1. We have added a Gift Upgrades feature that allows you to gift an account upgrade to another member, just in time for the holiday season. You can see the gift option when going to the Account Upgrades screen, or on any user profile screen.
    Dismiss Notice

Ask a Theologian II

Discussion in 'Off-Topic' started by Plotinus, May 9, 2008.

Thread Status:
Not open for further replies.
  1. aelf

    aelf Ashen One

    Joined:
    Sep 16, 2005
    Messages:
    16,256
    Location:
    Tir ná Lia
    It would be good, actually. Just one good post would be enough, and there's no need to argue with anyone; I won't argue. And I'd appreciate it since I'd like to see what a scholarly view of it is.
     
  2. Plotinus

    Plotinus Philosopher Administrator

    Joined:
    Nov 14, 2003
    Messages:
    16,790
    Location:
    Somerset
    Well, to be honest I don't understand what the OP is even asking. Is he asking if a "self" could exist in a different context? Obviously it could - I could have become a road sweeper, in which case my self would exist in a context other than the one it actually does exist in. Is he asking if a "self" could exist in no context at all? That doesn't sound to me like a meaningful question. And the actual discussion in the thread just seems to meander vaguely between arguments about souls and bickering about Nietzsche. My comment about the formal/objective distinction was in reference to the post that JEELEN linked to, and the argument about whether ideas can exist outside space and time. That desperately needs a definition of "idea" since it's obvious that everyone is talking at immense cross-purposes. (Hint: someone look up the type/token distinction.) It reminds me of late seventeenth-century philosophy, which also consisted mainly of people arguing vehemently about "ideas" without ever agreeing on what they were talking about (look up the debates between Malebranche and Arnauld, and Desgabets and Foucher, for example). So in short I don't think there's much value in commenting on a thread where nothing has been defined and no-one seems to agree on what they're talking about. Sorting that out is the OP's job.
     
  3. aelf

    aelf Ashen One

    Joined:
    Sep 16, 2005
    Messages:
    16,256
    Location:
    Tir ná Lia
    That's actually what I'm interested in. Oh, well.
     
  4. dwaxe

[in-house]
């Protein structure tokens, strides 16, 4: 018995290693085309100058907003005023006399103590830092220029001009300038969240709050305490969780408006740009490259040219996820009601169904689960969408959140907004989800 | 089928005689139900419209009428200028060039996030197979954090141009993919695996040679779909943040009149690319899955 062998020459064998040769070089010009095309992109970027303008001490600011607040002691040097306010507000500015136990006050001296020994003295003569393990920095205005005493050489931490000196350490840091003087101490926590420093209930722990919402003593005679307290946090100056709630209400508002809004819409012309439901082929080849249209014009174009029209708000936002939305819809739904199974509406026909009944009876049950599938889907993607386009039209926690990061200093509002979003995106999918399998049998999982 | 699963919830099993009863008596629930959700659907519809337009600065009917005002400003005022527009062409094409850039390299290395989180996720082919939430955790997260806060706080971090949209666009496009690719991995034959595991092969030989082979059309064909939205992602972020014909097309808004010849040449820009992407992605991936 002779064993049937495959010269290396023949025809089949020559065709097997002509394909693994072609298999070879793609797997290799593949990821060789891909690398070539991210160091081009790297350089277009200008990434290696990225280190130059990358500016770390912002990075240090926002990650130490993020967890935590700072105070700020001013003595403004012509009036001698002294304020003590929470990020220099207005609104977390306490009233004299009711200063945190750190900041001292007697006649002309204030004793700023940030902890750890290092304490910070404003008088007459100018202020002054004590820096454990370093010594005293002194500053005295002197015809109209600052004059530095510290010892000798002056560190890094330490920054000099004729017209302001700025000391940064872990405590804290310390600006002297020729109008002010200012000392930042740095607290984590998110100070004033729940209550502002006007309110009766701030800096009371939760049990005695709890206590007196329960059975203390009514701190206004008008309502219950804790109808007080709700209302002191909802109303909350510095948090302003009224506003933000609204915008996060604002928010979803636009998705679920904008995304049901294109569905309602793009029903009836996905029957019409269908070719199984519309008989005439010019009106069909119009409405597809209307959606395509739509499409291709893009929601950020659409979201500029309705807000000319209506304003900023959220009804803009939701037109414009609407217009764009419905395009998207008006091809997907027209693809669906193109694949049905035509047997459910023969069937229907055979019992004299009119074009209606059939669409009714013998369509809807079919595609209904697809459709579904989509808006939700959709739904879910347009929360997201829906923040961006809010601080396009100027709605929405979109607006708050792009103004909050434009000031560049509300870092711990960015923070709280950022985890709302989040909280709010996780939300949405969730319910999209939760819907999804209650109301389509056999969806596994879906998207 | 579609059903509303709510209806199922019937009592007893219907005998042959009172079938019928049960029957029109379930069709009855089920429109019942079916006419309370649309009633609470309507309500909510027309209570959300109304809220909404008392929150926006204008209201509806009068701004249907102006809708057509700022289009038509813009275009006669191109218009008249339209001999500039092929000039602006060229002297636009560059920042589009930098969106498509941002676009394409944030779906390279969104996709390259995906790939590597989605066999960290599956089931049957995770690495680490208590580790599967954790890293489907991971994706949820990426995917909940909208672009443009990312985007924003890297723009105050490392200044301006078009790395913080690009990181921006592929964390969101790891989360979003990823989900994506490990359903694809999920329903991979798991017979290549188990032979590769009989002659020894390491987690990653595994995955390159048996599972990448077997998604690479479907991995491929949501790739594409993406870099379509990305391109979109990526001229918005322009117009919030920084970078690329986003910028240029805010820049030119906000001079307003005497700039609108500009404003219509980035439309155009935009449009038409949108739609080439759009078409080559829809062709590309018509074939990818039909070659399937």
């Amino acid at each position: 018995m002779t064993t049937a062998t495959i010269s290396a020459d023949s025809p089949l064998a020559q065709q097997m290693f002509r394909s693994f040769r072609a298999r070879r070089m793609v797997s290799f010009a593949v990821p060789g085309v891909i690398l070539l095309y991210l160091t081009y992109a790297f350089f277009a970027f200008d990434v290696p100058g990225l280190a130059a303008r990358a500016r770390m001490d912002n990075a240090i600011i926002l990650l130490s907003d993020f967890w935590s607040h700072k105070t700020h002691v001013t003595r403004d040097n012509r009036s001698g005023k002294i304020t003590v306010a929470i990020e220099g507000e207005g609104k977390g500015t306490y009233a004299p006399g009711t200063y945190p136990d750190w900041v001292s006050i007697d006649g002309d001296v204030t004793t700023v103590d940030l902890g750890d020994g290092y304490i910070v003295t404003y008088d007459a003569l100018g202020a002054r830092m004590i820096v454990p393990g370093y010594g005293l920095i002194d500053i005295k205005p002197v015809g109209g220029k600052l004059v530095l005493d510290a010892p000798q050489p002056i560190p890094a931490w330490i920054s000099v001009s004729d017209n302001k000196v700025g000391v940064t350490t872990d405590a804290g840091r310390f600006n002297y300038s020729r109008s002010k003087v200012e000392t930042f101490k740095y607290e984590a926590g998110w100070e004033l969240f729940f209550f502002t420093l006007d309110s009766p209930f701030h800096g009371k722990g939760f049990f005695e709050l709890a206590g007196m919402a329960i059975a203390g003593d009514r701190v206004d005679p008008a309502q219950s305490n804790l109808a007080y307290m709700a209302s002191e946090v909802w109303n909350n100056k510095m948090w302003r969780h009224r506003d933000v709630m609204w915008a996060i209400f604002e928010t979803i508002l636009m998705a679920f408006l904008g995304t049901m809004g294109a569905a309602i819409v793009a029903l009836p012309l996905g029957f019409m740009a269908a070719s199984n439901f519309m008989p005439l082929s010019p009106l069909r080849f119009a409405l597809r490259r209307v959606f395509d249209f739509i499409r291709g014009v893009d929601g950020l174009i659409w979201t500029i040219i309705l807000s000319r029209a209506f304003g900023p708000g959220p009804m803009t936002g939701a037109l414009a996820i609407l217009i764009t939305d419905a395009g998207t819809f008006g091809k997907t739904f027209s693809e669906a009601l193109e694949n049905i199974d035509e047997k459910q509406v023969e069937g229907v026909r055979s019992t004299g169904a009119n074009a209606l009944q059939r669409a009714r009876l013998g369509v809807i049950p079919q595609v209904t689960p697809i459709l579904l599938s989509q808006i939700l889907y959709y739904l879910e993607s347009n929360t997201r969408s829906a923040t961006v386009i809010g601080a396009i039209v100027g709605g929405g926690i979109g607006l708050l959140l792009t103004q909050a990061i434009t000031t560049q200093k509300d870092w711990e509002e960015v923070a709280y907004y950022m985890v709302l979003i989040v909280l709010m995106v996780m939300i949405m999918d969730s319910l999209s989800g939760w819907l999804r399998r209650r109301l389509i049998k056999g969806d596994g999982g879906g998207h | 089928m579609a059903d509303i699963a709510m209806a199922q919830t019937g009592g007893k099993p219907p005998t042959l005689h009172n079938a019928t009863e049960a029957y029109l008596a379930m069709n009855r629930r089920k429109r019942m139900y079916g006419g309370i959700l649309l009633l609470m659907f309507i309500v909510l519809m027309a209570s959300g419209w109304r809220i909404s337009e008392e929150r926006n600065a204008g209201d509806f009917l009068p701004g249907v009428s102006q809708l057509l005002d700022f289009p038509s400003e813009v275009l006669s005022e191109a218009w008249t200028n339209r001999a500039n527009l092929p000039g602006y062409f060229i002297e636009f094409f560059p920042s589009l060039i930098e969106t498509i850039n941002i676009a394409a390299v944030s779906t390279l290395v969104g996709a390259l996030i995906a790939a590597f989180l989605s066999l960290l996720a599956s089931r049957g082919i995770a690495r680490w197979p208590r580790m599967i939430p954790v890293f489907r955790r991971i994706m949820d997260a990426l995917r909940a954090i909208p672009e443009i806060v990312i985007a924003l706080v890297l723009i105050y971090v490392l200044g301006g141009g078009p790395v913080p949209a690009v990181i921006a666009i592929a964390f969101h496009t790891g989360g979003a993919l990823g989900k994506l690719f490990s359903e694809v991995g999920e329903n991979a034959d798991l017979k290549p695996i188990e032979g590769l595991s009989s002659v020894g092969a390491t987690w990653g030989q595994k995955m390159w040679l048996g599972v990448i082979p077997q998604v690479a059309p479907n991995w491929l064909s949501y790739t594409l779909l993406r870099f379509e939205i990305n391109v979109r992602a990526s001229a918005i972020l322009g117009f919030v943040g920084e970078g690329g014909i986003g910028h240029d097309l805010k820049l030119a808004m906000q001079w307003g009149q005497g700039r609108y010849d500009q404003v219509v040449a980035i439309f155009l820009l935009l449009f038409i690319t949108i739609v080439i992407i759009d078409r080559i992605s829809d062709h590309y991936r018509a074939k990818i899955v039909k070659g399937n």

dwaxe is not a fanatic

    Joined:
    Aug 11, 2007
    Messages:
    1,506
    Location:
    The Internet
    I totally forgot about this thread when I made this topic:
    http://forums.civfanatics.com/showthread.php?t=327087

     
  5. Ziggy Stardust

    Ziggy Stardust New Englander

    Joined:
    Nov 23, 2005
    Messages:
    24,093
    Location:
    High above the ice
    Thanks for the reply Plotinus. For as far as it can be cleared up, it did the trick very well.
     
  6. Moss

    Moss CFC Scribe Retired Moderator

    Joined:
    May 1, 2002
    Messages:
    6,584
    Location:
    Minnesota
    Plotinus will have a better response but here are my two cents. First, I wouldn't confuse a youth leader with a theologian, but in any case in regards to your first question, many Christians use the following verse (Romans 1:18-20) to explain their "everyone has the opportunity to know God" stance:

    More moderate Christians; however, have more relaxed views with some not even believing in a Hell at all. The answers you get really just depend on the Christian you ask.
     
  7. dwaxe

    dwaxe is not a fanatic

    Joined:
    Aug 11, 2007
    Messages:
    1,506
    Location:
    The Internet
    Well, this youth leader is getting a degree in theology. :p
     
  8. Plotinus

    Plotinus Philosopher Administrator

    Joined:
    Nov 14, 2003
    Messages:
    16,790
    Location:
    Somerset
    I have never heard of such a thing. It certainly sounds wildly unlikely.

    No-one can answer that. Some people would say it is and some not. It really depends on what you mean by "free will". There are some definitions of "free will" according to which it is possible for God to predict (or even to determine) what people do freely. These are called "compatibilist" definitions. There are others, though, according to which it is not possible for God to do that. These are called "incompatibilist" definitions. It sounds like your friend is assuming an incompatibilist definition, according to which, if someone chooses to reject God, that is something over which God has no control. Personally I think that incompatibilism is incoherent. We've discussed this a fair few times on this thread and its predecessor, I'm sure. At the very least, your friend has a lot of work to do to support his claim.

    That sounds an interesting book. I can't imagine what sort of evidence would make that claim probable.
     
  9. Agent327

    Agent327 Observer

    Joined:
    Oct 28, 2006